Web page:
...and they shall know me by my speling errors.

Danno Ferrin (aka shemnon) on stuff that matters to him.

The Life and Times of a JavaFX Skin

As a consequence of the talk I gave at Gr8Conf US I’ve been wanting to create a real “Deck” control. Basically it is a stack of nodes that can be added to and navigated arbitrarily. And it displays these nodes in interesting ways. Something like a Powerpoint deck or a deck of cards. Also useful for UIs that use the “back” metaphor but the path forward isn’t fixed, like a Wizard.

Last evening I finally got around to coding some stuff up. My work is currently on github under my craftily named DeckControl project. Nothing earth shattering (yet). So there will be no screenshots or demos in this post. What I do want to talk about is the Skin model JavaFX is using. These tidbits I have yet to find in any documentation. But that also may be because I haven’t really read the documentation beyond a cursory level, or any of the books for that matter. I still haven’t finished reading the Wheel of Time, so it’s not too surprising.

Skins in JavaFX provide something Swing never could fully arrive at: total separation between the abstract control and the literal representation of the control on the screen. There were always ways to subvert and abuse the PLAF mechanisms. While a poorly constructed control can still present problems the architecture is there for a complete look and structure separation.

Structure of a Skin

A Skin is mostly a class that extends javafx.scene.control.Skin. I say mostly because there are two caveats. First, the Skin interface is a generic interface. The type parameter must be the same type as the control you are skinning. Second you must provide a constructor that takes a single argument of the type of the generic parameter. A piece of trivia is that the Skin need not be a javafx.scene.Node, although they often are a StackPane. Just to prove my point my skin didn’t extend from Node.

Lifecycle of a Skin

The lifecycle of the skin is fairly straight forward. Simplified by the fact that skins are created for only one control, ever. No double dipping or reuse here. Garbage Collection has come a long way in the last 15 years.

  1. Construct the Skin
    First the single argument constructor is called. If you are subclassing a skin pass the argument to the super. If not, stash the node you are passed in. You will need it later.
    Next you will need to prepare everything you need. The constructor is a good place, although lazily in the next step is an option. But I think initializing in the constructor is the best place.
  2. Stuff Happens
    Stuff in the world will now happen. Some of this may or may not affect your control you are skinning. It’s hard to tell, unless you attached listeners to the parts of the world you care about.
  3. Node and Control Queried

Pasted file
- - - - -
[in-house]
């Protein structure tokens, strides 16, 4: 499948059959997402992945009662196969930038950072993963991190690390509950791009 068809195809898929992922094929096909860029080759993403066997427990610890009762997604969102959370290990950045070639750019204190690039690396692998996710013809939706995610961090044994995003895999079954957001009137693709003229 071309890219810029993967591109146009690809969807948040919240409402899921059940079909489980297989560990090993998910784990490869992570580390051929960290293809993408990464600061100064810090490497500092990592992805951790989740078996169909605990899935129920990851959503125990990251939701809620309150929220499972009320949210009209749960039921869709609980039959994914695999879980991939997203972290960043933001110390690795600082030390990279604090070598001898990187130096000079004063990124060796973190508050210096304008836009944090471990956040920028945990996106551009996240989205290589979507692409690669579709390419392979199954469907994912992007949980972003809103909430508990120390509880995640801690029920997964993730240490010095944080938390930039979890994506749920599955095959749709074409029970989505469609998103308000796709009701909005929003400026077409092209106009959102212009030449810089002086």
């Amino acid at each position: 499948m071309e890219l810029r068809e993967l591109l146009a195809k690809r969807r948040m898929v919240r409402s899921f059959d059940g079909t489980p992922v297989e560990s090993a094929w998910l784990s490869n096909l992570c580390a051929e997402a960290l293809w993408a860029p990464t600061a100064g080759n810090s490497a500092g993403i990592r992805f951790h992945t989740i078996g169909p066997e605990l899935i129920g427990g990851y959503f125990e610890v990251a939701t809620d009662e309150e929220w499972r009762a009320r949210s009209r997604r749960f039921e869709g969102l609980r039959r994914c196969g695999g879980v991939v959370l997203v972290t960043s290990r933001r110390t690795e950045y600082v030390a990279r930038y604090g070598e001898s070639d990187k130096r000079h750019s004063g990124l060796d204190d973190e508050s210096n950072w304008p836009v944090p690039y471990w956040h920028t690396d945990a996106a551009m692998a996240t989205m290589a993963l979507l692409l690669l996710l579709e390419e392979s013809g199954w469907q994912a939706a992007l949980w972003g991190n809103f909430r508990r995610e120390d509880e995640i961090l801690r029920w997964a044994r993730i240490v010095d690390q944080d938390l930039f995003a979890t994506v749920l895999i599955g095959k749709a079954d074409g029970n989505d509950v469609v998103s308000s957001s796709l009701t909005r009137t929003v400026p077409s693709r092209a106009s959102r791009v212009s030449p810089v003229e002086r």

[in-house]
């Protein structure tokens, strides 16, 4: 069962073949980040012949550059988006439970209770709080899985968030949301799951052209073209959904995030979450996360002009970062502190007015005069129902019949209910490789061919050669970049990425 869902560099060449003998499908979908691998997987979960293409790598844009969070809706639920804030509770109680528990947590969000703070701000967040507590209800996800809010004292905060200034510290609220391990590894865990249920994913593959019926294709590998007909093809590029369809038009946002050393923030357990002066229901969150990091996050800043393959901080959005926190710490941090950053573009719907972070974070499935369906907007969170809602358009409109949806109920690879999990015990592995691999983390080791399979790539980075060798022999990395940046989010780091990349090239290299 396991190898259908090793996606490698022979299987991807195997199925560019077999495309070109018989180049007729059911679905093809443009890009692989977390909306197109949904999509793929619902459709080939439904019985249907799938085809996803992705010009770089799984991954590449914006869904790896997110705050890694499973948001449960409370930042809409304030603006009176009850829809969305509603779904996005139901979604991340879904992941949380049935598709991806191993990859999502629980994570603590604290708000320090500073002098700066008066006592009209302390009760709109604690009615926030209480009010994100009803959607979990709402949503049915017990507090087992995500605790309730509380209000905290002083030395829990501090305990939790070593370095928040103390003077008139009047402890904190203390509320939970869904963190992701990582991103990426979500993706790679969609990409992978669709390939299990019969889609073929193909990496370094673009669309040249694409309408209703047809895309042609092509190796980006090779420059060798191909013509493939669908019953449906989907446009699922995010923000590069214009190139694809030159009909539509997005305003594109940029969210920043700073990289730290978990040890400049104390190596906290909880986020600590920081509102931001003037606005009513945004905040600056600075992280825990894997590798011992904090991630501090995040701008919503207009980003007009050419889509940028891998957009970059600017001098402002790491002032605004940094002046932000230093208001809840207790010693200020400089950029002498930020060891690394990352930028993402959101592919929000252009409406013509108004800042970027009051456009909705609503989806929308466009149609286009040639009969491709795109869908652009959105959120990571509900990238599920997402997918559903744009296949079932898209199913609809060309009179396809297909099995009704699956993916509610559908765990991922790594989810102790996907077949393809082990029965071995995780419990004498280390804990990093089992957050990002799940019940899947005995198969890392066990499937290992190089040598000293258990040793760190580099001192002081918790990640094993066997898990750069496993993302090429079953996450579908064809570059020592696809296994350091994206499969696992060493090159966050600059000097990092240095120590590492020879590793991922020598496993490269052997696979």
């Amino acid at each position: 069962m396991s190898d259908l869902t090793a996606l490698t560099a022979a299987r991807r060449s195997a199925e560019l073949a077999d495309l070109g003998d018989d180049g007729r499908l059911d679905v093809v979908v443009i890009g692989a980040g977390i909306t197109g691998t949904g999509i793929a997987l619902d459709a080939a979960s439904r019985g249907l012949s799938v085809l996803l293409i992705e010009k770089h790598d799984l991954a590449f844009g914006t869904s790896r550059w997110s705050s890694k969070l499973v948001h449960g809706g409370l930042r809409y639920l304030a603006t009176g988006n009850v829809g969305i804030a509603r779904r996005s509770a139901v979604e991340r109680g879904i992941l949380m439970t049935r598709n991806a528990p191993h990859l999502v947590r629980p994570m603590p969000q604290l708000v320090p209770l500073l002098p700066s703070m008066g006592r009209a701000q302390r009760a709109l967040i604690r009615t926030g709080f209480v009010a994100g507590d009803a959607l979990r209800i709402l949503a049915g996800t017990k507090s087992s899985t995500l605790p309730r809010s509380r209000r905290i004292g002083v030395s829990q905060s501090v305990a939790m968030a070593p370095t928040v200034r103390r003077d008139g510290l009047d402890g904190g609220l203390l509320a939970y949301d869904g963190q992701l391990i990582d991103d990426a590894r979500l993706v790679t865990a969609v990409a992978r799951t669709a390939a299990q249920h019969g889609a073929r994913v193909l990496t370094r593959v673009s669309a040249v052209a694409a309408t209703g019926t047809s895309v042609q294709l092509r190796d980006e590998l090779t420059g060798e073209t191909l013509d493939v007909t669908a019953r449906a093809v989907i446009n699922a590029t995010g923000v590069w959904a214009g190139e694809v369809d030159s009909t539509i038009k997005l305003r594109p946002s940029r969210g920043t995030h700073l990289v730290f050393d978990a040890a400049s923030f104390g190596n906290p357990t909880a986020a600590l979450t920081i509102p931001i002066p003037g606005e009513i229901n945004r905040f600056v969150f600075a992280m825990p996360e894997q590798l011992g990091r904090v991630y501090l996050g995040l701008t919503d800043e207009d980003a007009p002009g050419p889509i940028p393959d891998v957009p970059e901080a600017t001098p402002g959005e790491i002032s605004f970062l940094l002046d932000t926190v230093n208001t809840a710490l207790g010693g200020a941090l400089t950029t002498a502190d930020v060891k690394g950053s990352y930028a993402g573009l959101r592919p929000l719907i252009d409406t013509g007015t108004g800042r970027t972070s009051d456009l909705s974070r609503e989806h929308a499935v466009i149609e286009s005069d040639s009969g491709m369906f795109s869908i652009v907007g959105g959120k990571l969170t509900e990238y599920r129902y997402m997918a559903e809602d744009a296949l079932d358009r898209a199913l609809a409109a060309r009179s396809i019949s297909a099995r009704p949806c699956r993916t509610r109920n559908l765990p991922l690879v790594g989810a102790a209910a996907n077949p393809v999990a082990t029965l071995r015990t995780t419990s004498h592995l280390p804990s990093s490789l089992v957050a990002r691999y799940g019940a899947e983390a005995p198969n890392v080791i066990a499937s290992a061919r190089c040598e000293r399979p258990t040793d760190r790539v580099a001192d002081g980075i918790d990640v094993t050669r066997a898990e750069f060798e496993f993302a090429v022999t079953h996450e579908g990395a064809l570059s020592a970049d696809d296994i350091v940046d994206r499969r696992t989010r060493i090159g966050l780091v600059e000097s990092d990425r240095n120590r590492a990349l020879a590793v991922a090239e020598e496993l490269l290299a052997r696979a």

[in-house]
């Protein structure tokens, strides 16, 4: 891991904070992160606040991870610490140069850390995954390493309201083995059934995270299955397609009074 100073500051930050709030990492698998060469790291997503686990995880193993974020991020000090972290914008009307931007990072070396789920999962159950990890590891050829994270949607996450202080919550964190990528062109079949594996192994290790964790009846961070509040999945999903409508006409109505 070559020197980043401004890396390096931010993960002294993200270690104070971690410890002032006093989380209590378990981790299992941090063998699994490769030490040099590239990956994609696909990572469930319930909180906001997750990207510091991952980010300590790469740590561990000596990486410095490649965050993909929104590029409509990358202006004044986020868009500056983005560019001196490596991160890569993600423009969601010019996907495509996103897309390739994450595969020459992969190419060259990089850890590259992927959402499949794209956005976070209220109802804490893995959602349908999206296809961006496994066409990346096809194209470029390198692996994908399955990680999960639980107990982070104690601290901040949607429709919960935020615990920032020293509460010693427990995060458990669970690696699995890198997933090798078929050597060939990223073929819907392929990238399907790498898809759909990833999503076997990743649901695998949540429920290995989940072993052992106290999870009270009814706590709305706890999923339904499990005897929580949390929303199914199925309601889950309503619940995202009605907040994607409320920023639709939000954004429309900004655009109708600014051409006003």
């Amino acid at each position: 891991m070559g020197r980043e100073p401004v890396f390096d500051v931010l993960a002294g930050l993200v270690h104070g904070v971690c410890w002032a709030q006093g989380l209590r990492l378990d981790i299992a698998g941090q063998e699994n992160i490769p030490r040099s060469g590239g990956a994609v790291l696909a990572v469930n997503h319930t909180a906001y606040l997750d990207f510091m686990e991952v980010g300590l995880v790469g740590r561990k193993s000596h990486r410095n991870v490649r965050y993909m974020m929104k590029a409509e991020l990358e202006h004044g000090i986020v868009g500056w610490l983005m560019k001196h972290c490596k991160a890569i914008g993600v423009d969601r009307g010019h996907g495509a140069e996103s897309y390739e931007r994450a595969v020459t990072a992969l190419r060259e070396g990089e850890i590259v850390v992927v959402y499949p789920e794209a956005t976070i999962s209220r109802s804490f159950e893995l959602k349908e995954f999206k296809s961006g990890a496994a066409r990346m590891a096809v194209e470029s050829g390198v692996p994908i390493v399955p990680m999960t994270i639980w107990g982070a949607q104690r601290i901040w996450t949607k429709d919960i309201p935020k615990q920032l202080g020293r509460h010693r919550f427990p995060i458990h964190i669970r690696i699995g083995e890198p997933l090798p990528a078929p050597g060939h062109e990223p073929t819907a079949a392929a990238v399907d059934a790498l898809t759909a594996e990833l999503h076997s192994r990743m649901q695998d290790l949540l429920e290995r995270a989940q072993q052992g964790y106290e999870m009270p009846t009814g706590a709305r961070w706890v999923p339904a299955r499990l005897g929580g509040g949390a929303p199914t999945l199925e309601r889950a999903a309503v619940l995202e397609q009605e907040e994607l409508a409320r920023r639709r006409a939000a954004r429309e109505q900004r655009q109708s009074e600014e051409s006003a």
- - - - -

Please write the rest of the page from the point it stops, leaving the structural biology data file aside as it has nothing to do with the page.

Two of the interface methods may now get called. They may get called multiple times, or once. Or not at all in pathological cases. (The kind of pathological cases QA departments are paid to find).
    First for getSkinnable() you must return the control passed into your constructor. If you subclassed an existing skin you are in the clear.
    Second, getNode() will be called to get the singular node you are using to represent the control. If you extend a Node class and it is the representation, return this. Otherwise return the node you are using. But whatever you do you must always return the same value (until you don’t have to, see step 6).
  4. More Stuff Happens
    This is much like step 2. Except now that your node is in the wild anything in the world that changes that you need to reflect in the skin node tree must be reflected in that node. In my case I have to pay attention to what nodes are being added to the deck and what node in the deck is showing. This step repeats with step 3 for an indeterminate number of cycles, zero or more times. Make sure you play nicely with repetition
  5. Disposal
    Finally, dispose() is called. This is JavaFX saying “we’re through” and storming out the door, never(?) to be seen again. There is no getting back together, if a new skin of the same kind is needed it will be created anew.
    All that is left to do now is to clean up whatever messes you made. Most importantly this includes any listeners you have attached outside the world of your Skin. So keep track of listeners you attach. And if you are not sure if the listener left your little world then cut it off, just to be sure.
  6. Afterlife
    There is a chance that JavaFX may drunk-dial you and getNode() and getSkinnable() may be called again. Don’t get excited, things won’t be like they were before, this was an accident. You can return null at this point as long as you immediately start returning null after dispose() is called.

Clean up after yourself

If there is one thing to point out in the lifecycle, it is that you should clean up after yourself. The listeners you attach don’t always fall away magically. And you should design for on the fly skin changes. This isn’t like Swing where changing the PLAF after the controls were shown was the exception to the rule, and formally dissed by core developers in conference sessions. Skins will change at runtime and they will result in magical effects, so plan accordingly.